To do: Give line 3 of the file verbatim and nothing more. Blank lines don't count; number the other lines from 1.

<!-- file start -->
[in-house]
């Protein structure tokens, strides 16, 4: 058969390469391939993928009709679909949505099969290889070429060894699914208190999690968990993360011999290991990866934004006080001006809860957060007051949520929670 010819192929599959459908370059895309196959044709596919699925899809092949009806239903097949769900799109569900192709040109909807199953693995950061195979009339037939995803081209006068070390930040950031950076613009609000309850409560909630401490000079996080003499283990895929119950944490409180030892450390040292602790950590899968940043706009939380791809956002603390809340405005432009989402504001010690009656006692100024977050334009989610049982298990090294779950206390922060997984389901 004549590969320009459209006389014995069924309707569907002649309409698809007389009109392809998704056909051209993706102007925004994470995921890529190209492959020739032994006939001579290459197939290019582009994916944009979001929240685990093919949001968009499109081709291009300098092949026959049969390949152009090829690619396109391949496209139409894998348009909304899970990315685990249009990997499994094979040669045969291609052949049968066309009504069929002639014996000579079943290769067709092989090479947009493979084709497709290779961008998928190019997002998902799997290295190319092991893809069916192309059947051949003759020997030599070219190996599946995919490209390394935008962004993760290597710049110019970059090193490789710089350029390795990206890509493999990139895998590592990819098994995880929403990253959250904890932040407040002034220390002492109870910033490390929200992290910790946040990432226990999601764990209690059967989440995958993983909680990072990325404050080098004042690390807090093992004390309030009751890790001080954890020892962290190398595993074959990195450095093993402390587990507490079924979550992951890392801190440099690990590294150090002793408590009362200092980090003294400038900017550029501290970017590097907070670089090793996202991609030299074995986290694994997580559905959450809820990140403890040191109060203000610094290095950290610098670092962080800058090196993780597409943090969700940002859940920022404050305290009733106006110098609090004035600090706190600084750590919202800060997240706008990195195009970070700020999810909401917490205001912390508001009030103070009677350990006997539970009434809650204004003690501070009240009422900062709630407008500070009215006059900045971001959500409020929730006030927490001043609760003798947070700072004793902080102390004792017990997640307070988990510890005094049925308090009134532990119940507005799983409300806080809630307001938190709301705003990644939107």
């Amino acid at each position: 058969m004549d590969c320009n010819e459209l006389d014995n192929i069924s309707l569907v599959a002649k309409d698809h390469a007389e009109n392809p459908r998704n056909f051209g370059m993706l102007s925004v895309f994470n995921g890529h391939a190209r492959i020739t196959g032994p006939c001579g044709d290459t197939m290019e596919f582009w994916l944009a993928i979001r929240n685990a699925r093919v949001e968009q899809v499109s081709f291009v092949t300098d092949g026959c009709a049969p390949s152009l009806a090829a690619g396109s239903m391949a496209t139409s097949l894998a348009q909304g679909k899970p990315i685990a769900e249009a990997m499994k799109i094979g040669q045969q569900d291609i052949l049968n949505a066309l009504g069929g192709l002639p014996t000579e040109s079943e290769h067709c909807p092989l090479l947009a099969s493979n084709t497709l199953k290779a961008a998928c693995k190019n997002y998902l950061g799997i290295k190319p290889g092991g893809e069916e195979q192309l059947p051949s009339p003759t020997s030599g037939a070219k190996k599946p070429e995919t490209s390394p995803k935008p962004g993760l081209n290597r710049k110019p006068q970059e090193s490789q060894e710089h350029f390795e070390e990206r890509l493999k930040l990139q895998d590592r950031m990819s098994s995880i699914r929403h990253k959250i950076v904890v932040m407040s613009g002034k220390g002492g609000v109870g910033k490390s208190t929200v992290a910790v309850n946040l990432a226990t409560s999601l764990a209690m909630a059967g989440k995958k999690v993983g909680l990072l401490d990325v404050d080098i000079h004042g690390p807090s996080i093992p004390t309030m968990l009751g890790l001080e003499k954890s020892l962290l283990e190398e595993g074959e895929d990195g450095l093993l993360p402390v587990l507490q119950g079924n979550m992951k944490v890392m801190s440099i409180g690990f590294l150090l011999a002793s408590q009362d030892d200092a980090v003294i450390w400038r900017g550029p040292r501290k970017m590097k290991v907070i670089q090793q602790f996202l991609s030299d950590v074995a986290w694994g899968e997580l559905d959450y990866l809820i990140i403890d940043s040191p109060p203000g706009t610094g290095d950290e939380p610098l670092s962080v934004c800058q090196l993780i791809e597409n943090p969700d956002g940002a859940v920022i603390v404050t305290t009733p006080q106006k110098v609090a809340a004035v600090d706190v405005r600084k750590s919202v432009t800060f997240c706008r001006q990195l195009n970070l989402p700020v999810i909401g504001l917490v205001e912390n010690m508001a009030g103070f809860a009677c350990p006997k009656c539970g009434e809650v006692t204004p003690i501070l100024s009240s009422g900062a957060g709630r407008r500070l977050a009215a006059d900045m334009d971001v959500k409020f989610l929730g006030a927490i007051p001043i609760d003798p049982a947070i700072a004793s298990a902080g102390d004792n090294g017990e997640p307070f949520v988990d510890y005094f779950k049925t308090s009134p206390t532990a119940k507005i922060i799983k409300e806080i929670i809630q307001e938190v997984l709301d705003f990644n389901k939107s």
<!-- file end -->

């Amino acid at each position: 058969m004549d590969c320009n010819e459209l006389d014995n192929i069924s309707l569907v599959a002649k309409d698809h390469a007389e009109n392809p459908r998704n056909f051209g370059m993706l102007s925004v895309f994470n995921g890529h391939a190209r492959i020739t196959g032994p006939c001579g044709d290459t197939m290019e596919f582009w994916l944009a993928i979001r929240n685990a699925r093919v949001e968009q899809v499109s081709f291009v092949t300098d092949g026959c009709a049969p390949s152009l009806a090829a690619g396109s239903m391949a496209t139409s097949l894998a348009q909304g679909k899970p990315i685990a769900e249009a990997m499994k799109i094979g040669q045969q569900d291609i052949l049968n949505a066309l009504g069929g192709l002639p014996t000579e040109s079943e290769h067709c909807p092989l090479l947009a099969s493979n084709t497709l199953k290779a961008a998928c693995k190019n997002y998902l950061g799997i290295k190319p290889g092991g893809e069916e195979q192309l059947p051949s009339p003759t020997s030599g037939a070219k190996k599946p070429e995919t490209s390394p995803k935008p962004g993760l081209n290597r710049k110019p006068q970059e090193s490789q060894e710089h350029f390795e070390e990206r890509l493999k930040l990139q895998d590592r950031m990819s098994s995880i699914r929403h990253k959250i950076v904890v932040m407040s613009g002034k220390g002492g609000v109870g910033k490390s208190t929200v992290a910790v309850n946040l990432a226990t409560s999601l764990a209690m909630a059967g989440k995958k999690v993983g909680l990072l401490d990325v404050d080098i000079h004042g690390p807090s996080i093992p004390t309030m968990l009751g890790l001080e003499k954890s020892l962290l283990e190398e595993g074959e895929d990195g450095l093993l993360p402390v587990l507490q119950g079924n979550m992951k944490v890392m801190s440099i409180g690990f590294l150090l011999a002793s408590q009362d030892d200092a980090v003294i450390w400038r900017g550029p040292r501290k970017m590097k290991v907070i670089q090793q602790f996202l991609s030299d950590v074995a986290w694994g899968e997580l559905d959450y990866l809820i990140i403890d940043s040191p109060p203000g706009t610094g290095d950290e939380p610098l670092s962080v934004c800058q090196l993780i791809e597409n943090p969700d956002g940002a859940v920022i603390v404050t305290t009733p006080q106006k110098v609090a809340a004035v600090d706190v405005r600084k750590s919202v432009t800060f997240c706008r001006q990195l195009n970070l989402p700020v999810i909401g504001l917490v205001e912390n010690m508001a009030g103070f809860a009677c350990p006997k009656c539970g009434e809650v006692t204004p003690i501070l100024s009240s009422g900062a957060g709630r407008r500070l977050a009215a006059d900045m334009d971001v959500k409020f989610l929730g006030a927490i007051p001043i609760d003798p049982a947070i700072a004793s298990a902080g102390d004792n090294g017990e997640p307070f949520v988990d510890y005094f779950k049925t308090s009134p206390t532990a119940k507005i922060i799983k409300e806080i929670i809630q307001e938190v997984l709301d705003f990644n389901k939107s």